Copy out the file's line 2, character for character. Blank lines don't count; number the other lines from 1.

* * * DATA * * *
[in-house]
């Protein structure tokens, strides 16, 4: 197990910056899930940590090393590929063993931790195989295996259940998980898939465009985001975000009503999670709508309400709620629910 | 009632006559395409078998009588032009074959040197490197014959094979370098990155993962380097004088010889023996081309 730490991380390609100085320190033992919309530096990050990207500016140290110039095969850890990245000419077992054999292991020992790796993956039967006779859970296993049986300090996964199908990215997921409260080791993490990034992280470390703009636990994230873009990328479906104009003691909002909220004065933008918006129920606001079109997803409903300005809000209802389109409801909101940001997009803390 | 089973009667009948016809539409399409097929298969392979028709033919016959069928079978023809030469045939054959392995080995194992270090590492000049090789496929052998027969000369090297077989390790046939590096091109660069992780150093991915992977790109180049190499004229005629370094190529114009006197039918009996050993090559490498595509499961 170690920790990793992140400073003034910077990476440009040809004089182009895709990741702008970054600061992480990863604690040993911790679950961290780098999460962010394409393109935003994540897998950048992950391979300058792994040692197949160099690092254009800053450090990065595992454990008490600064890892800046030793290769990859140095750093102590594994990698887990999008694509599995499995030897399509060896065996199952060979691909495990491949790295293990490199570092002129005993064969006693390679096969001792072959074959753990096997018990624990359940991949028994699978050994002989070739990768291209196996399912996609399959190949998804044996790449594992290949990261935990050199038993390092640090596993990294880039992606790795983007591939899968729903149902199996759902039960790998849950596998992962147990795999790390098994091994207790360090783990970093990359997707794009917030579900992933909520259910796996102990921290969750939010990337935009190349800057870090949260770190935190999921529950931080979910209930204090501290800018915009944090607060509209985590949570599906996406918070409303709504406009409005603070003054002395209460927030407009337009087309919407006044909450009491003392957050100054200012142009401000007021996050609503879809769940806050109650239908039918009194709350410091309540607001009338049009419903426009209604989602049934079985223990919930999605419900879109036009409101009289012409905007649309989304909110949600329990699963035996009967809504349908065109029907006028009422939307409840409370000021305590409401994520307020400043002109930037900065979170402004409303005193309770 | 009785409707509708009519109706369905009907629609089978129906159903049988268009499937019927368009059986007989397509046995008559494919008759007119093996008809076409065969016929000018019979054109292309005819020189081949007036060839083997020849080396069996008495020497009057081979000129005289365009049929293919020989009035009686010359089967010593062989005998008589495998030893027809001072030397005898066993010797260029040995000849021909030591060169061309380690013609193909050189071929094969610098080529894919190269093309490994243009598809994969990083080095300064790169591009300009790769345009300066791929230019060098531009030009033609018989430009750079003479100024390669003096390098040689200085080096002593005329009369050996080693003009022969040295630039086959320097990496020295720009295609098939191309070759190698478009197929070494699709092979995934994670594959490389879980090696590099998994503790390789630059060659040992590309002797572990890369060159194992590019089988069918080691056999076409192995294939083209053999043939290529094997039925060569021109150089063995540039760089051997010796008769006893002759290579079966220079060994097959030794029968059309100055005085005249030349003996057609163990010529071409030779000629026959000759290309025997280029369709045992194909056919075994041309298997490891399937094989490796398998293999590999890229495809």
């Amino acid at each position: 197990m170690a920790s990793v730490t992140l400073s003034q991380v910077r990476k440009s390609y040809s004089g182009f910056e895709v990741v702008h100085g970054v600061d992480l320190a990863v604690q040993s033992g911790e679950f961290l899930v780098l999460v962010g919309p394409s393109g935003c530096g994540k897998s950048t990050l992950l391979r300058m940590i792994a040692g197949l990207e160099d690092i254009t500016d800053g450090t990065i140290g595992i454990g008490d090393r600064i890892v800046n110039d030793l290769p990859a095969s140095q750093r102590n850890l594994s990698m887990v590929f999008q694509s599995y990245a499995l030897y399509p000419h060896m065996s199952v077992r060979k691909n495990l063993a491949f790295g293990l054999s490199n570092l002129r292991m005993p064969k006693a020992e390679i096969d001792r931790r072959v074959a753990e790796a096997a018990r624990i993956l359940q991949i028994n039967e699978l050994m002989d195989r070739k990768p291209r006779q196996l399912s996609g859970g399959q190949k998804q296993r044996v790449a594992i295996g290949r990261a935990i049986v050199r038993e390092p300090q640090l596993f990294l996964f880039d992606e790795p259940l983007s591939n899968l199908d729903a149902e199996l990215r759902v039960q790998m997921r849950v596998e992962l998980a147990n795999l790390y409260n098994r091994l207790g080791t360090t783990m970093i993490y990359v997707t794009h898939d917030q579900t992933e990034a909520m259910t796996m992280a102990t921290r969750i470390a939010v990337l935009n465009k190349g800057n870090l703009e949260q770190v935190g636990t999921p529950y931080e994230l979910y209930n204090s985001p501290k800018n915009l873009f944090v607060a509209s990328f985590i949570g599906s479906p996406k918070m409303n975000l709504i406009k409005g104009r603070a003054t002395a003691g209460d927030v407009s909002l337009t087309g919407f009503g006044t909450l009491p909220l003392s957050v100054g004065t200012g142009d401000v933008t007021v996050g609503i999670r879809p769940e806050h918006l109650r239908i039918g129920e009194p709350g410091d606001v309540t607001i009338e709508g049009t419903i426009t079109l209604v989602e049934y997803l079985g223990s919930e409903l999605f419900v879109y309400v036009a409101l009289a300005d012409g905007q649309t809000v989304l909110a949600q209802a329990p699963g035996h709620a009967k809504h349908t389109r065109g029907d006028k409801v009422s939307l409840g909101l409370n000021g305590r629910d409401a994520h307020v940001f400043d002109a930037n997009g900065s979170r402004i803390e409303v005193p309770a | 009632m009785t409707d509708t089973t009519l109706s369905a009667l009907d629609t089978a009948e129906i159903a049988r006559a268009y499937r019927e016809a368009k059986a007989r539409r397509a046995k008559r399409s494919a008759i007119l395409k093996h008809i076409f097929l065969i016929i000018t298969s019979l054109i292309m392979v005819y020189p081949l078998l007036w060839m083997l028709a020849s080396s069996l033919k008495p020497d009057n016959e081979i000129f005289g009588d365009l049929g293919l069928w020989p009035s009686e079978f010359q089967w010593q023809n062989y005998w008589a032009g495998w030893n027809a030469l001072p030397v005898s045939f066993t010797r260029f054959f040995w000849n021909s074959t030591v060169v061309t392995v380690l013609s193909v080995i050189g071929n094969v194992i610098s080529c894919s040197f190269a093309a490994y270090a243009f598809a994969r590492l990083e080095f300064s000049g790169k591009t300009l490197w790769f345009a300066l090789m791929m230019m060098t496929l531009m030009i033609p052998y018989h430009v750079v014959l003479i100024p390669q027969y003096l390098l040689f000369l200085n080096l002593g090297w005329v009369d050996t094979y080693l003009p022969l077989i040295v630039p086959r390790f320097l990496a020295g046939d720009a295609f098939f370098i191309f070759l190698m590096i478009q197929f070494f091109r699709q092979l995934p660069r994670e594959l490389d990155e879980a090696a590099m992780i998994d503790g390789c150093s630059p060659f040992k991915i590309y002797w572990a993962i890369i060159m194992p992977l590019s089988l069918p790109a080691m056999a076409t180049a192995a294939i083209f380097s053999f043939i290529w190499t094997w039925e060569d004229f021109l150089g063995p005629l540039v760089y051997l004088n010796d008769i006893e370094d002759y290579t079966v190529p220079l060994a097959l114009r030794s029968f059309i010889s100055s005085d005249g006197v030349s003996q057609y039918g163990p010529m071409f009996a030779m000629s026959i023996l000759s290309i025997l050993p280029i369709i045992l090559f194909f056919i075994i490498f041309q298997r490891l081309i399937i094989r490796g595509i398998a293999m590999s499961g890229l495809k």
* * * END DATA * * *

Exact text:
């Protein structure tokens, strides 16, 4: 197990910056899930940590090393590929063993931790195989295996259940998980898939465009985001975000009503999670709508309400709620629910 | 009632006559395409078998009588032009074959040197490197014959094979370098990155993962380097004088010889023996081309 730490991380390609100085320190033992919309530096990050990207500016140290110039095969850890990245000419077992054999292991020992790796993956039967006779859970296993049986300090996964199908990215997921409260080791993490990034992280470390703009636990994230873009990328479906104009003691909002909220004065933008918006129920606001079109997803409903300005809000209802389109409801909101940001997009803390 | 089973009667009948016809539409399409097929298969392979028709033919016959069928079978023809030469045939054959392995080995194992270090590492000049090789496929052998027969000369090297077989390790046939590096091109660069992780150093991915992977790109180049190499004229005629370094190529114009006197039918009996050993090559490498595509499961 170690920790990793992140400073003034910077990476440009040809004089182009895709990741702008970054600061992480990863604690040993911790679950961290780098999460962010394409393109935003994540897998950048992950391979300058792994040692197949160099690092254009800053450090990065595992454990008490600064890892800046030793290769990859140095750093102590594994990698887990999008694509599995499995030897399509060896065996199952060979691909495990491949790295293990490199570092002129005993064969006693390679096969001792072959074959753990096997018990624990359940991949028994699978050994002989070739990768291209196996399912996609399959190949998804044996790449594992290949990261935990050199038993390092640090596993990294880039992606790795983007591939899968729903149902199996759902039960790998849950596998992962147990795999790390098994091994207790360090783990970093990359997707794009917030579900992933909520259910796996102990921290969750939010990337935009190349800057870090949260770190935190999921529950931080979910209930204090501290800018915009944090607060509209985590949570599906996406918070409303709504406009409005603070003054002395209460927030407009337009087309919407006044909450009491003392957050100054200012142009401000007021996050609503879809769940806050109650239908039918009194709350410091309540607001009338049009419903426009209604989602049934079985223990919930999605419900879109036009409101009289012409905007649309989304909110949600329990699963035996009967809504349908065109029907006028009422939307409840409370000021305590409401994520307020400043002109930037900065979170402004409303005193309770 | 009785409707509708009519109706369905009907629609089978129906159903049988268009499937019927368009059986007989397509046995008559494919008759007119093996008809076409065969016929000018019979054109292309005819020189081949007036060839083997020849080396069996008495020497009057081979000129005289365009049929293919020989009035009686010359089967010593062989005998008589495998030893027809001072030397005898066993010797260029040995000849021909030591060169061309380690013609193909050189071929094969610098080529894919190269093309490994243009598809994969990083080095300064790169591009300009790769345009300066791929230019060098531009030009033609018989430009750079003479100024390669003096390098040689200085080096002593005329009369050996080693003009022969040295630039086959320097990496020295720009295609098939191309070759190698478009197929070494699709092979995934994670594959490389879980090696590099998994503790390789630059060659040992590309002797572990890369060159194992590019089988069918080691056999076409192995294939083209053999043939290529094997039925060569021109150089063995540039760089051997010796008769006893002759290579079966220079060994097959030794029968059309100055005085005249030349003996057609163990010529071409030779000629026959000759290309025997280029369709045992194909056919075994041309298997490891399937094989490796398998293999590999890229495809």